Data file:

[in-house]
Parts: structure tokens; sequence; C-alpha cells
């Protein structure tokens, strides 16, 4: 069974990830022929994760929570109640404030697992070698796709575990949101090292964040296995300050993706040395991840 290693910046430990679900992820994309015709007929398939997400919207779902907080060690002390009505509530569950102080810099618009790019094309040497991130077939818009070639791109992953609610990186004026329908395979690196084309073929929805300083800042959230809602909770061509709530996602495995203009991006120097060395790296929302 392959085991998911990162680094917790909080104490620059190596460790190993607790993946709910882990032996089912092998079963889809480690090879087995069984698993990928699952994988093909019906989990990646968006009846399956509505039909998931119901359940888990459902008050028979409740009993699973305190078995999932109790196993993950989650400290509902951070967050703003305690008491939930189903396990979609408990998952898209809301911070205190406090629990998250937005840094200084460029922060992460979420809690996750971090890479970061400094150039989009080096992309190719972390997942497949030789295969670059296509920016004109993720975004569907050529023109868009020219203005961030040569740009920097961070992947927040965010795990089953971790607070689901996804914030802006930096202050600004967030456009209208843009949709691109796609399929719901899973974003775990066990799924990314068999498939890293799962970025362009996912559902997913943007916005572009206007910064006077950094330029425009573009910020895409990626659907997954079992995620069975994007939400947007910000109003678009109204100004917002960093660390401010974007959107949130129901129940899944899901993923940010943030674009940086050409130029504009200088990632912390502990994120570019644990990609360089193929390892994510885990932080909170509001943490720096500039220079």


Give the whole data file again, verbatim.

[in-house]
Parts: structure tokens; sequence; C-alpha cells
């Protein structure tokens, strides 16, 4: 069974990830022929994760929570109640404030697992070698796709575990949101090292964040296995300050993706040395991840 290693910046430990679900992820994309015709007929398939997400919207779902907080060690002390009505509530569950102080810099618009790019094309040497991130077939818009070639791109992953609610990186004026329908395979690196084309073929929805300083800042959230809602909770061509709530996602495995203009991006120097060395790296929302 392959085991998911990162680094917790909080104490620059190596460790190993607790993946709910882990032996089912092998079963889809480690090879087995069984698993990928699952994988093909019906989990990646968006009846399956509505039909998931119901359940888990459902008050028979409740009993699973305190078995999932109790196993993950989650400290509902951070967050703003305690008491939930189903396990979609408990998952898209809301911070205190406090629990998250937005840094200084460029922060992460979420809690996750971090890479970061400094150039989009080096992309190719972390997942497949030789295969670059296509920016004109993720975004569907050529023109868009020219203005961030040569740009920097961070992947927040965010795990089953971790607070689901996804914030802006930096202050600004967030456009209208843009949709691109796609399929719901899973974003775990066990799924990314068999498939890293799962970025362009996912559902997913943007916005572009206007910064006077950094330029425009573009910020895409990626659907997954079992995620069975994007939400947007910000109003678009109204100004917002960093660390401010974007959107949130129901129940899944899901993923940010943030674009940086050409130029504009200088990632912390502990994120570019644990990609360089193929390892994510885990932080909170509001943490720096500039220079």